The non-partisan watchdog group Open The Books released a mid-November 2015 report showing how the EPA has become a “well-armed militia” with hundreds of millions of taxpayer dollars being spent on questionable expenses. These include “high-end luxury furnishings, sports equipment, ongoing paramilitary purchases totaling $715 million for arming and training ‘Special Agents.'” It also shows how the Environmental Protection Agency (EPA) funds data mining and equipment allowing the agency to intrude into industrial businesses and carry out “force raids” to execute its regulations.
The new report, which examined the fiscal years 2000 – 2014, found that the EPA’s 2015 budget would rank 42 out of 50 state budgets, and at its peak in 2010, would come in at 38. Since the turn of the century, the EPA has provided $72 billion in federal grants, with over 87 percent of monies flowing to various agencies in local, state or federal governments. “The first thing you see in our report is that the EPA is a massive federal agency,” notes Adam Andrzejewski, founder of the Illinois-based Openthebooks.com.
The rest is divvied up between private entities (6 percent), Native Americans (3%), and colleges and universities across America (3%). More than $50 million EPA dollars since 2000 was funneled to 61 international entities in countries like China and Mexico, even though there is “no apparent connection to the agency’s mandate of safeguarding air and water in the United States.” That would also apply to EPA employees purchasing specially designed ‘encrypted laptops’, badges, insignia, and $48 million on Herman Miller upscale furniture. The EPA also gave $4.3 million in grants to the “National Attorney General Association and four state AGs.”
To put all this in perspective, the EPA grant-making machine has doled out over twenty times (20x) more taxpayer dollars than the Bill and Melinda Gates foundation, the largest charitable foundation. And because the EPA employs over 1,000 lawyers, it would be considered the “14th largest law firm in the United States, even though EPA lawyers don’t defend the agency in court,” Andrzejewski says. For that, the Department of Justice handles all court-related matters, and has spent an additional $43 million in additional legal fees defending EPA actions.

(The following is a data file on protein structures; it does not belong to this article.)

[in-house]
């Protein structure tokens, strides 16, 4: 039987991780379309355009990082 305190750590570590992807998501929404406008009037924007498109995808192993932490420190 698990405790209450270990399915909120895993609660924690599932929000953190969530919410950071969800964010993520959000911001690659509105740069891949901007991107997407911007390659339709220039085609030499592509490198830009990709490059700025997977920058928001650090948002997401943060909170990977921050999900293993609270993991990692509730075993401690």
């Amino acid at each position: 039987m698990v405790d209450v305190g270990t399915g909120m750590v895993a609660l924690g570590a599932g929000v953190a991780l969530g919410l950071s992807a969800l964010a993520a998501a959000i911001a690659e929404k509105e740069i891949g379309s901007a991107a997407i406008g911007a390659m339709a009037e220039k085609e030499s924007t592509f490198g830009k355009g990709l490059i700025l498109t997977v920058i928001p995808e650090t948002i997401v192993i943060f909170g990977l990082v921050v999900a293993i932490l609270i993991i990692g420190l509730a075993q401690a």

The EPA also has a Criminal Enforcement Program (CEP) that has spent roughly $700 million since 2006, according to disclosed budget estimates. These EPA “police” are actually called Special Agents, whose job is to protect the environment and investigate environmental crimes. The EPA disclosed that it had spent tens of millions of dollars on “guns up to 300MM, ammunition up to 300MM, body armor, camouflage and deceptive equipment, unmanned aircraft, amphibious assault ships, radar, night vision, joint Homeland Security projects,” and more. Some of these weapons are twice the size of what you’d find in active war zones.
The agency also employed over 15,000 employees in FY 2014 at a cost of $1.722 billion, and “all employees received a performance bonus except for 3,464.” The average salary for an EPA employee (from mail-room clerk to Chief Administrator) was $111,165, with “7 out of 10 employees making at least $100,000 and 1 in 3 making over $125,000 a year.” They awarded over $143 million in extra performance compensation (on top of their normal bonus) since FY 2007. Since President Obama took office, the EPA has cut nearly 2,000 positions (17,359 in FY2011 to 15,492 in FY2014).
If that sounds like the EPA was becoming more lean and less costly, think again. Since Obama took office, five of the top six highest-budget years occurred on his watch. But Obama isn’t the only president who likes big agencies. Under every president since 1981, the agency’s budget has grown during their respective terms in office. But a sitting president is only half the problem. The other half of the equation is Congress, which approves each budget increase as they are usually bundled in more important legislation that both parties want passed.
For contracted employees, the EPA spent $1.9 billion with the No. 1 category being “Hazardous Removal and Cleanup/Disposal” like the Gold King Mine, a preventable man-made disaster caused by Contractor Environmental Restorations LLC, also hired by the EPA. Since 2000, this same contractor has received the eighth highest revenue from the EPA: $426 million. More worrisome, critics note, is that the report shows the EPA is “spending a tremendous amount of money to buy influence and create an army of activists to support expanding its budget and power.”
The new report also shows that many of the EPA’s grants are “funding politicized programs claiming, for example, ‘pollution from capitalism through the effects of climate change hurts minorities and the poor.'” Worse still, the EPA employed 198 Public Affairs workers, ostensibly to reach out to local communities. But much of this so-called PR work has come under “congressional scrutiny for skirting rules prohibiting agencies from lobbying for rules and regulations.” In 2012 alone, the agency spent $141 million on PR salaries and bonuses totaling $1.5 million since 2007.
Andrzejewski notes that the biggest takeaway from this report is clear: oversight hearings. “Rep. Lamar Smith (R-TX), head of the Committee on Science, Space, and Technology, read our report, and now he wants to conduct hearings on the EPA,” says Andrzejewski. The new report by Open the Books was made possible by the “Federal Funding Accountability and Transparency Act of 2006” sponsored by then-Sen. Tom Coburn (R) and then-Senator Barack Obama.